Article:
In 1905, when Anna Moses was 45 years old, their farmhouse in Virginia burned, and Thomas Moses decided to return to his native Hoosick, Rensselaer County, NY. He, his wife Anna and their five surviving children moved from Augusta County, VA to Rensselaer County, NY. Anna Moses later spoke of her great sadness at having to leave behind the graves of her five dear deceased children when they moved away from Virginia. Not long after their return to New York state, Thomas and Anna Moses bought a dairy farm called Mount Nebo, situated near the hamlet of Eagle Bridge in the town of Hoosick, Rensselaer County, NY. For about 20 years, Thomas and Anna Moses and their children worked this farm. Thomas Moses died there on 15 January 1927; Anna Moses was 67 when she became a widow. Her son Forrest Moses continued to work Mount Nebo farm, and Anna Moses continued to live there for two years while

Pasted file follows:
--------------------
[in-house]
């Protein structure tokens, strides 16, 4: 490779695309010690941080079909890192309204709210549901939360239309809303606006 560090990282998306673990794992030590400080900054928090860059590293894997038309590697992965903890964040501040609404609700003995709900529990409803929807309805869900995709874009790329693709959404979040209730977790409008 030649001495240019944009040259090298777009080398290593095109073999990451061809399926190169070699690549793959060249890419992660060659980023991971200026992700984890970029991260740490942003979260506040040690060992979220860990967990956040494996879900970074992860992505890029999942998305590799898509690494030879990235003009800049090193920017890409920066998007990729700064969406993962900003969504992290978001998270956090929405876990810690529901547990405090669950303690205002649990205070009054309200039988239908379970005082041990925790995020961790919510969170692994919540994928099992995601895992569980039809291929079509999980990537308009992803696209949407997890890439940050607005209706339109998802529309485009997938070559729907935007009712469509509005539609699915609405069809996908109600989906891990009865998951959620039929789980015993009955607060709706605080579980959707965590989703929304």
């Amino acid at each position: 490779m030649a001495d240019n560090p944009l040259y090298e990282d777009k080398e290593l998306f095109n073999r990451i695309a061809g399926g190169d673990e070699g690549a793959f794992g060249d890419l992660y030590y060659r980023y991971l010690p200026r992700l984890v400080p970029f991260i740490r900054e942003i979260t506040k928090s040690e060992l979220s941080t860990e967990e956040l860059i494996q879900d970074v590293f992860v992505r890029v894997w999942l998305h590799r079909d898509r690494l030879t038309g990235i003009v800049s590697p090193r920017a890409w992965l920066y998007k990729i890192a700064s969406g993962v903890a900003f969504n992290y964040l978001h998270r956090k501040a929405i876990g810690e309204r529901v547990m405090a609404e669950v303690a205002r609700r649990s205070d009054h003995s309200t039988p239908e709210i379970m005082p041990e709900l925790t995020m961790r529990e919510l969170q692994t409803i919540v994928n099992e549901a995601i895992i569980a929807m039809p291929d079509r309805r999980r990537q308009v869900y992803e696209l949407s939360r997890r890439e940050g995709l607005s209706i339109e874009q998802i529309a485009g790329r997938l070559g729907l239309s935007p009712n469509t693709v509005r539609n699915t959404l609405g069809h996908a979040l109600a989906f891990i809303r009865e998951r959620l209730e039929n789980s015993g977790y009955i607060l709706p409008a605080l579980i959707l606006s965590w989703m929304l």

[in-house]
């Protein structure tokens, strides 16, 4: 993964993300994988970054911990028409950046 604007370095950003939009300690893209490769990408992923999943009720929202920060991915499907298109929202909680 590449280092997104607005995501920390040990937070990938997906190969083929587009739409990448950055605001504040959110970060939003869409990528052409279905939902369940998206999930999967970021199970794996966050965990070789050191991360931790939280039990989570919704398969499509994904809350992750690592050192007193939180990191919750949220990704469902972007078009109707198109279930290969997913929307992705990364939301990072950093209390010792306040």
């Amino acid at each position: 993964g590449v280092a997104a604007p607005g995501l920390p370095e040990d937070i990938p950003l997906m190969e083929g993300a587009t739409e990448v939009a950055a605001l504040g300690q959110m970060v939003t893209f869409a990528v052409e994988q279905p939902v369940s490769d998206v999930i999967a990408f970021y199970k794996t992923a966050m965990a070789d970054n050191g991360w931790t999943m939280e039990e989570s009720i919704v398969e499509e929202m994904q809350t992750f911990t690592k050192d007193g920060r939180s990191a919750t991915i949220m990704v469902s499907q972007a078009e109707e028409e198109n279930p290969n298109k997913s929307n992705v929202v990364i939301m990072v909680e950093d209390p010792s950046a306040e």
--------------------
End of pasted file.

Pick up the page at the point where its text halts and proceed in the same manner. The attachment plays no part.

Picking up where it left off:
also caring for her ill daughter Anna, who had married her first cousin Frank MOSES. Frank and Anna Moses resided with their daughters in nearby Bennington, Bennington County, Vermont, and Anna Moses Moses had contracted tuberculosis. Anna Robertson Moses continued the hard work of farming until the onset of arthritis. She then devoted more of her time to needlepoint, until the arthritis made it impossible for her fingers to do the very close work that needlepoint requires. When her daughter Anna died Anna Robertson Moses ran her son-in-law's household in Bennington and looked after her granddaughters for two years, until her son-in-law remarried in February 1935 and his new wife took over the running of the household.